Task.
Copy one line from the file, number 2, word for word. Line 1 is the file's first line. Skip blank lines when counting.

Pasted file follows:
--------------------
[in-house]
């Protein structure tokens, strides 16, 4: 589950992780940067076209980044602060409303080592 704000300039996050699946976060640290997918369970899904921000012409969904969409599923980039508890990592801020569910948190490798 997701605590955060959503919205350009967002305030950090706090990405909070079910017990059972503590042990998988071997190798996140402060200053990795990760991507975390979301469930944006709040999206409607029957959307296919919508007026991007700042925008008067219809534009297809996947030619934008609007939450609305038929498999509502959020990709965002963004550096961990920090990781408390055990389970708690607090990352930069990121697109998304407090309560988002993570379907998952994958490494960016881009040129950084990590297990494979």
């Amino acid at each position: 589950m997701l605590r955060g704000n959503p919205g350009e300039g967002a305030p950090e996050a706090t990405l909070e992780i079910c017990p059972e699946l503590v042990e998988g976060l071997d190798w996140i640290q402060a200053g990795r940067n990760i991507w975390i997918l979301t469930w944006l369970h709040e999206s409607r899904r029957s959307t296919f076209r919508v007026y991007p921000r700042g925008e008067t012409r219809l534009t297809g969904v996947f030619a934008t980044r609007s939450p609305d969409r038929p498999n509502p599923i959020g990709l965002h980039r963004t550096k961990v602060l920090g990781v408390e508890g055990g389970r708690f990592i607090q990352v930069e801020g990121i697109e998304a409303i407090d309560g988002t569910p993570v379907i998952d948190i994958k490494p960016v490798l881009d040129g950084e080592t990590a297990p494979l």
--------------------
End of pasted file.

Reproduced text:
């Protein structure tokens, strides 16, 4: 589950992780940067076209980044602060409303080592 704000300039996050699946976060640290997918369970899904921000012409969904969409599923980039508890990592801020569910948190490798 997701605590955060959503919205350009967002305030950090706090990405909070079910017990059972503590042990998988071997190798996140402060200053990795990760991507975390979301469930944006709040999206409607029957959307296919919508007026991007700042925008008067219809534009297809996947030619934008609007939450609305038929498999509502959020990709965002963004550096961990920090990781408390055990389970708690607090990352930069990121697109998304407090309560988002993570379907998952994958490494960016881009040129950084990590297990494979």